Wedges: TaylorMade Milled Grind (52, 56 degrees), Milled Grind Hi-Toe (60 degrees), with Project X 6.5 shafts
Putter: TaylorMade Spider Tour Red
Ball: TaylorMade TP5x
Strange irked by Rahm-Landry friendly playoff
Curtis Strange knows a thing or two about winning golf tournaments, and based on his reaction to the CareerBuilder Challenge playoff on Sunday, it’s safe to say he did things a little differently while picking up 17 PGA Tour victories in his Hall-of-Fame career.
While Jon Rahm and Andrew Landry were “battling” through four extra holes, Strange, 62, tweeted his issues with the duo’s constant chit-chat and friendly banter down the stretch at La Quinta Country Club, where Rahm eventually came out on top.
Watching Andrew Landry and Jon Rahm in playoff. Walking off tee talking to each other. Are you kidding me ? Talking at all. ?— Curtis Strange (@golf_strange) January 22, 2018
The two-time U.S. Open champ then engaged with some followers to explain his point a little more in depth.
0 words— Curtis Strange (@golf_strange) January 22, 2018
The issue is I don’t want to make you a bit relaxed or comfortable. High pressure, good.— Curtis Strange (@golf_strange) January 22, 2018
Did you watch the end of the NFL games yesterday ? Enough said.— Curtis Strange (@golf_strange) January 22, 2018
I didn’t say you couldn’t be friends and competitive. But in a playoff, 1 tiny mistake and you lose, and that devastated me. Friends before and after, competitors during play.— Curtis Strange (@golf_strange) January 22, 2018
Did you win ? It’s all about surviving the competition to test yourself.— Curtis Strange (@golf_strange) January 22, 2018
So, yeah ... don't think he's changing his perspective on this topic anytime soon ever.
Randall's Rant: The Euros won't just roll over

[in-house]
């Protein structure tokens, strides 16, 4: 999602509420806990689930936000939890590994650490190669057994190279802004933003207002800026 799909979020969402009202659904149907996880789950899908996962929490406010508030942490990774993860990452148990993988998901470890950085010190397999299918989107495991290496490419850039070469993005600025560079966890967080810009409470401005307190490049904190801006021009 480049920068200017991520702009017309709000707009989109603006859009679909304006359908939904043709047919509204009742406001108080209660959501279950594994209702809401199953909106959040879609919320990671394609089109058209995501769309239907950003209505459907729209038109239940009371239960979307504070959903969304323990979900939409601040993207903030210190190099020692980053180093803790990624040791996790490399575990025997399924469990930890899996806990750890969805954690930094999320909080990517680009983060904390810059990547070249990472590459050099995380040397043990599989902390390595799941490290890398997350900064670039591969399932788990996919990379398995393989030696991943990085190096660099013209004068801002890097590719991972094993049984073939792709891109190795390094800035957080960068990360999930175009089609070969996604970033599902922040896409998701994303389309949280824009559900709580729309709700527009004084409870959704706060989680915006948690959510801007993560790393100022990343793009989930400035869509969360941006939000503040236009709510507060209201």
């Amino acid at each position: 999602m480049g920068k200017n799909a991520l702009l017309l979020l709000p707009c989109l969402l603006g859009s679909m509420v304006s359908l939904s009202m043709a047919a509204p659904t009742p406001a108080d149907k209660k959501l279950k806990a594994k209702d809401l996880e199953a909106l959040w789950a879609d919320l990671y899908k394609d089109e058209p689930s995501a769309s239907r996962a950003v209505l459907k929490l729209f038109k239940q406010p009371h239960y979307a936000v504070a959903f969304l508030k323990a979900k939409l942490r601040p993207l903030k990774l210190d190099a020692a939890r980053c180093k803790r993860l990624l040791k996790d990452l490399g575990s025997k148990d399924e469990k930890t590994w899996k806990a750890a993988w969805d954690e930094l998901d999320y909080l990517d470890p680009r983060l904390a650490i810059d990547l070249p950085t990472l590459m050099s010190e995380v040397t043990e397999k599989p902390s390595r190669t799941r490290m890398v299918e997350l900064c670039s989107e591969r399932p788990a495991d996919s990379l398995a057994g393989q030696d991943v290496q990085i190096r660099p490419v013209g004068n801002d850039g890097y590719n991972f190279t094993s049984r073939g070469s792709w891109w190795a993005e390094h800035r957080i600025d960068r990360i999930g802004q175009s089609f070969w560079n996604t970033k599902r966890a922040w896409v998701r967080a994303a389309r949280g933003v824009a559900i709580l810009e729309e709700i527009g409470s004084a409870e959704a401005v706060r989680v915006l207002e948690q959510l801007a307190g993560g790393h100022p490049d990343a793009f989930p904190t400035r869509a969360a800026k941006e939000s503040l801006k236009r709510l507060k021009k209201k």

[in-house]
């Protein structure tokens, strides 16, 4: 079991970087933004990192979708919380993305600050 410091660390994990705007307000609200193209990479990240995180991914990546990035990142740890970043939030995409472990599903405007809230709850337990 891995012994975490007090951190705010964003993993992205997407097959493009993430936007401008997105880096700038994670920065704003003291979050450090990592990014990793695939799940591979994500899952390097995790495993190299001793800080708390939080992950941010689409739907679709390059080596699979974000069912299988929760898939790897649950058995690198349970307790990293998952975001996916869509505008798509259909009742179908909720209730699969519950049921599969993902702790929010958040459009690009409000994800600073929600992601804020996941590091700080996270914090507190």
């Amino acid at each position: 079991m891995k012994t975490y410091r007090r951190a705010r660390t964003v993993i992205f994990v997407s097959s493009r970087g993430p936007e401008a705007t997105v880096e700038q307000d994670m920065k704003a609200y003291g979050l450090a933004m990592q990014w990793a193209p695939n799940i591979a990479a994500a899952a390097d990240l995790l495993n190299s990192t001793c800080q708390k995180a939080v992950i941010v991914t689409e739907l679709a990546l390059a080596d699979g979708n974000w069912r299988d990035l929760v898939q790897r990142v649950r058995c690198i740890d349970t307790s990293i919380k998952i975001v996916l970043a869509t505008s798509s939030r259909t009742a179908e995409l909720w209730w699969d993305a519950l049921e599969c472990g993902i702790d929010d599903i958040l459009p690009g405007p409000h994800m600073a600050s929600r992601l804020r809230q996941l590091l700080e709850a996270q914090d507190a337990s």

The Ryder Cup may not be the King Kong of golf events yet, but you can hear the biennial international team event thumping its chest a full eight months out.
As anticipation for this year’s big events goes, there is more buzz about Europe’s bid to hold off a rejuvenated American effort in Paris in September than there is about the Masters coming up in April.
Thank Europe’s phenomenal success last weekend for that.
And Rory McIlroy’s impassioned remarks in Abu Dhabi.
And the provocative bulletin board material a certain Sports Illustrated writer provided the Europeans a couple months ago, with a stinging assault on the Euro chances that read like an obituary.
McIlroy was asked in a news conference before his 2018 debut last week what he was most excited about this year.
The Ryder Cup topped his list.
Though McIlroy will be trying to complete the career Grand Slam at Augusta National come April, he talked more about the Ryder Cup than he did any of the game’s major championships.
When asked a follow-up about the American team’s resurgence after a task-force overhaul and the injection of young, new star power, McIlroy nearly started breaking down the matchup. He talked about the young Americans and how good they are.
“Yeah, the Americans have been, obviously, very buoyant about their chances and whatever, but it’s never as easy as that. ... The Ryder Cup’s always close,” McIlroy said. “I think we’ll have a great team, and it definitely won’t be as easy as they think it’s going to be.”